Actually, the ninth inning featured two monumental jams that both teams nearly escaped. Luckily, only one team did. The Angels had the bases loaded with nobody out in the top of the ninth. One ground ball later to Adrian Beltre, and the Mariners had two out. One high chopper to Beltre, and the inning was done. The Mariners had runners on first and third with nobody out in the bottom of the ninth. Richie Sexson got up and grounded into a double play to a five-man infield, which is something I'll probably never see again. Adrian Beltre took two balls, which later was as good as an intentional walk, then Greg Dobbs won the game and good times were had. You know, it seems to me the Mariners in recent years really haven't been very adept to the walk-off hits. I can barely remember the walk-off hits. I seem to remember Raul Ibañez walking off with a homer early last year. I'll never forget Jay Buhner's extra-inning double against the Royals that scored Mike Cameron even though the later replays showed he was out. Then there was the 19-inning game, which I'll never forget.
Multi-hit games in this one belonged to Jeremy Reed, Greg Dobbs, and Yuniesky Betancourt. Reed and Dobbs were 2-for-4, and Betancourt was 2-for-3. Dobbs had the only Mariner RBI of the night, since the first Mariner run came in on Paul Byrd's overthrow of first base on an Ichiro bunt. Reed singled with one out in the sixth and placed the perfect bunt to lead off the ninth, leading to his scoring of the winning run. Dobbs singled with one out in the seventh, only to be doubled off via a Jose Lopez ground ball. Dobbs also ended the game with a single. Betancourt singled to lead off the third (he scored the first run of the game later that inning) and singled with one out in the fifth, both good solid hits. I was going to say that the common thread with these guys is that they all are arguably part of the Mariners' youth movement, but I'd only be two-thirds right because Dobbs is 27 years of age. It's much in the same way as George Sherrill is a rookie despite being 28 years old. Yes, the Mariners have some old rookies on the premises.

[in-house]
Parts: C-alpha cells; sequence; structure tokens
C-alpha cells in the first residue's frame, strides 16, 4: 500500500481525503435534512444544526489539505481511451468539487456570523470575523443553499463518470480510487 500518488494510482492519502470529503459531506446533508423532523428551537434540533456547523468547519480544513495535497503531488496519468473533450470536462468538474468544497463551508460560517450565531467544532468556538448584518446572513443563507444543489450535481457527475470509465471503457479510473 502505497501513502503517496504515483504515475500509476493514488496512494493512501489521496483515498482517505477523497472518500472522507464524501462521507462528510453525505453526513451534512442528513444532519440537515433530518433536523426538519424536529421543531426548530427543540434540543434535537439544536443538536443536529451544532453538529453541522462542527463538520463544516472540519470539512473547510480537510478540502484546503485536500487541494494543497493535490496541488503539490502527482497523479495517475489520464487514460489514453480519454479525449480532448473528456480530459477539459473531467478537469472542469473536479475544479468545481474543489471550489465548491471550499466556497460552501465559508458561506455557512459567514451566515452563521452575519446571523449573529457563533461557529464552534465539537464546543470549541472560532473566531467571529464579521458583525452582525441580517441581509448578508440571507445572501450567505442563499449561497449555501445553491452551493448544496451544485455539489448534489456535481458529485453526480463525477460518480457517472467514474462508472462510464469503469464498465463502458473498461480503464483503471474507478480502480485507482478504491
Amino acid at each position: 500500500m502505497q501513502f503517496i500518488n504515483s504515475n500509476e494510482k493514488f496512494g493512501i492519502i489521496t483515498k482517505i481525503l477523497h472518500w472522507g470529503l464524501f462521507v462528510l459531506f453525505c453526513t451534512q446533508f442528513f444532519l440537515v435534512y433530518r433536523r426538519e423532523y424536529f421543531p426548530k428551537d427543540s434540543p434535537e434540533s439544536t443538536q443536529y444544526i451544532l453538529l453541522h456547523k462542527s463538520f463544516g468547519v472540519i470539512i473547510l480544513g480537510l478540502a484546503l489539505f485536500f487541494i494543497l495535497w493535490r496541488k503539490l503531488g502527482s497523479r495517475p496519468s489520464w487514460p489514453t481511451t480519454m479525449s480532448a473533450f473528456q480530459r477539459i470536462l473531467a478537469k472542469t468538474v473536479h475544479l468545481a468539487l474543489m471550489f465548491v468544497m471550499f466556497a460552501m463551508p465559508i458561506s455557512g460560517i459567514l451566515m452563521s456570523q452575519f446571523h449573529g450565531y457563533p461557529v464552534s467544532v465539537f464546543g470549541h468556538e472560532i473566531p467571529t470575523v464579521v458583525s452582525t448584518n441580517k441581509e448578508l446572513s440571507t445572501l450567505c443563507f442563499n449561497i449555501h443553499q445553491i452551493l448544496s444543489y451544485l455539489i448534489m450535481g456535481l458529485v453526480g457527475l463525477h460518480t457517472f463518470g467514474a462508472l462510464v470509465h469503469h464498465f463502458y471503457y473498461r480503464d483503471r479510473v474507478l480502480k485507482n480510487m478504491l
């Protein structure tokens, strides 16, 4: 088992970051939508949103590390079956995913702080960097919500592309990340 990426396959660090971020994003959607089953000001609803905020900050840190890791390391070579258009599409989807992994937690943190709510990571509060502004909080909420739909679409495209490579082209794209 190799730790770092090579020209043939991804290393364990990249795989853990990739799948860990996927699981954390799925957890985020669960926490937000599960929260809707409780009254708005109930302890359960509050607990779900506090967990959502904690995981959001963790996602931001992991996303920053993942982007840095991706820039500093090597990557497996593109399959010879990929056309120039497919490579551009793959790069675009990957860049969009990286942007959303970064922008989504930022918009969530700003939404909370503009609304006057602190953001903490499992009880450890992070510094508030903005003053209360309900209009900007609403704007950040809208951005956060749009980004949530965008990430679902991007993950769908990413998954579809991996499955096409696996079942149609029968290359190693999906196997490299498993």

With the 1-for-4 game here, Ichiro has 181 hits on the season and sits with a .302 batting average. If he gets at-bats at the same pace he's been getting them for the season (600 at-bats in 144 games, 4.17 at-bats per game)...
-- he needs 19 hits to reach 200 for the season; he'd need to hit .253 for the remainder of the season, and that'd leave him with a .296 season average.
-- he needs 22 hits to finish with a .300 (.301) average for the season; he'd need to hit .293 for the rest of the season, and he'd end up with 203 hits.
-- he needs 35 hits to finish with a .320 average for the season; he'd need to hit .467 for the rest of the season, and he'd end up with 216 hits.
Isn't it weird? The Mariners get the shaky start from Felix on the weekend, and then they get back-to-back good starts from Joel Piñeiro and Ryan Franklin. If Gil Meche was still pitching, it'd be weird if he pitched Wednesday and went eight shutout innings. I wouldn't know what to think about the whole first 80 percent of the season then. Even more weird is that the Mariners have already won this series and they're going for a sweep now. Good times.
Saunders. Moyer. Today.